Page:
3D-3D topotactic transformations can be triggered by deep dehydration, providing a novel approach for generation of new zeolite structures.

Among different materials, zeolites have well-defined pores at nanoscale. They are attractive for shape-selective catalysis, and are widely used in industry, producing basic chemicals. Recently, zeolites have drawn huge interests in CO2 capture, removal of harmful gases from automobiles, as well as biomass conversion.

However, although millions of different zeolites can theoretically exist, there are only hundreds that has been made so far, presumably due to the lack of rationale for synthesis.
Now, Xiaodong Zou and Zhehao Huang from the Stockholm University, Suk Bong Hong and Seungwan Seo from the Pohang University of Science and Technology, Robert Bell from the University College London and colleagues have found a new way in generating novel zeolites. The results have been published in the journal Nature Communications.

Material revealed at atomic level

The first step in this discovery was the structure solution of a zeolite, which was first made in the last decade, but its structure remained unknown. Using an advanced technique called continuous rotation electron diffraction recently developed by the same team, the material was revealed at an atomic level.

Zhehao Huang
Zhehao Huang

“Using electron diffraction is the key leads to the discovery”, says Zhehao Huang, who is the major contributor to the new findings. “At first, we are curious about the unknown structure. After seeing the atoms using electron diffraction, we realized immediately that there is something unusual”.

In fact, the atomic structure is closely associated to another zeolite made by the same team. A phenomenon, known as 3D-3D topotactic transformation, was therefore discovered. After the transformation, a totally different zeolite, which has a distinct channel system, was obtained.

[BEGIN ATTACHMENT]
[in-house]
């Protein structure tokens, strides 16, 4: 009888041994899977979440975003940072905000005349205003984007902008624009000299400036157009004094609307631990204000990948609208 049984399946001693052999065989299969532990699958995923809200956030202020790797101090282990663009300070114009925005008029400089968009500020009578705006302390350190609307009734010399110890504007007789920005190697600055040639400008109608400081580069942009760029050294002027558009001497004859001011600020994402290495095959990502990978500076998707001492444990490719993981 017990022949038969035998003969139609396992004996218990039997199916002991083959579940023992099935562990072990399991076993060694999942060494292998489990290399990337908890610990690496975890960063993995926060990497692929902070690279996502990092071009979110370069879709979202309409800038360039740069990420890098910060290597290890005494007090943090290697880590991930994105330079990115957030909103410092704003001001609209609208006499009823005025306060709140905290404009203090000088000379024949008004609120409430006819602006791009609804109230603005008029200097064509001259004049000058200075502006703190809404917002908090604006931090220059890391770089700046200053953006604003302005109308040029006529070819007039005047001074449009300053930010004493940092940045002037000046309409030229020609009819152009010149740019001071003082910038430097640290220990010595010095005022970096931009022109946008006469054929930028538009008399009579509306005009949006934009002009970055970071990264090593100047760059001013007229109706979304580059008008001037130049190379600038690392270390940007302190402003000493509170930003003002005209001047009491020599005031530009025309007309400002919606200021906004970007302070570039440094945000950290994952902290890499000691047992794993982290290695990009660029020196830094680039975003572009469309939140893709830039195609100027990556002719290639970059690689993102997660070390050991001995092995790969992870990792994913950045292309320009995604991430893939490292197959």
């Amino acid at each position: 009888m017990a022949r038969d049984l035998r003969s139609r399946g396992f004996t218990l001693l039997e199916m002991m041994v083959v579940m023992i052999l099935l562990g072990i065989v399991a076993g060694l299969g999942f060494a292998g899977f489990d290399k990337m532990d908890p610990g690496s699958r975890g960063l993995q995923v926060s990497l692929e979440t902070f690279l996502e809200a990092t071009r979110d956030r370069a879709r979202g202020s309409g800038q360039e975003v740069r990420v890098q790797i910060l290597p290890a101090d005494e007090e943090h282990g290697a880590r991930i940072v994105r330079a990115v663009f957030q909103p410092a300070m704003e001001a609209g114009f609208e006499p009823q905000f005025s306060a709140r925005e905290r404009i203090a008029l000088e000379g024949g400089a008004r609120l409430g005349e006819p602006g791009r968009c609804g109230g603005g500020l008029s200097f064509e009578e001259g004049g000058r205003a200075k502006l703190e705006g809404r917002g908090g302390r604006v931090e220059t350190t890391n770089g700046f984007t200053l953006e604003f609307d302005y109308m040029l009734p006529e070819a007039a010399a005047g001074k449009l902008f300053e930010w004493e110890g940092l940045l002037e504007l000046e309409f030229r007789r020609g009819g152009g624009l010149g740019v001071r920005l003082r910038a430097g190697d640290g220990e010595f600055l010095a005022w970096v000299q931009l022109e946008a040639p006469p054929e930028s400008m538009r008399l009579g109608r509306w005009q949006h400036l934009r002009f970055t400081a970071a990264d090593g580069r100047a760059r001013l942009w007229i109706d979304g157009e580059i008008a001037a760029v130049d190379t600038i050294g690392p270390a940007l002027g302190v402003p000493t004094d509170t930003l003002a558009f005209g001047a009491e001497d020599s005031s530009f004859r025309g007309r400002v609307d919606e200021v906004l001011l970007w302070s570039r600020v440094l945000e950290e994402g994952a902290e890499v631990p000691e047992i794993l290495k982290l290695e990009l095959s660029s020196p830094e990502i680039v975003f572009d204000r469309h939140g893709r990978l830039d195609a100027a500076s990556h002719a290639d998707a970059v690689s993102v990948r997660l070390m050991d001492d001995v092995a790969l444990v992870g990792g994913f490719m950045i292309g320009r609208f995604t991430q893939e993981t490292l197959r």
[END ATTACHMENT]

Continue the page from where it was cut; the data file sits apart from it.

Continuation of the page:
Generate new materials from existing ones

By exploiting the transformation, the team found that this can be a general top-down approach to generate new materials from existing ones. They have made predictions of a series of new zeolites that can be made by this approach but may not feasible with conventional methods. Theoretical study conducted by the team proved that all the predicted materials are synthetically feasible.

“We are excited”, says Xiaodong Zou, who is a leading scientist in the project. “Making new zeolites is critical for expanding their applications. Still, the new ones are mainly synthesized by trial and error. Our finding made an important step towards targeted synthesis, which can help find desired zeolites, and enrich the diversity”.

This work was supported by the Swedish Research Council (VR), the Knut and Alice Wallenberg Foundation (KAW), the National Research Foundation of Korea and the National Research Council of Science & Technology of Korea.

Article in Nature Communications 3D-3D topotactic transformation in aluminophosphate molecular sieves and its implication in new zeolite structure generation.

For further information
Xiaodong Zou, Professor in Inorganic and Structural Chemistry, Department of Materials and Environmental Chemistry, Stockholm University. Mobile 076-2168820, E-mail: xzou@mmk.su.se

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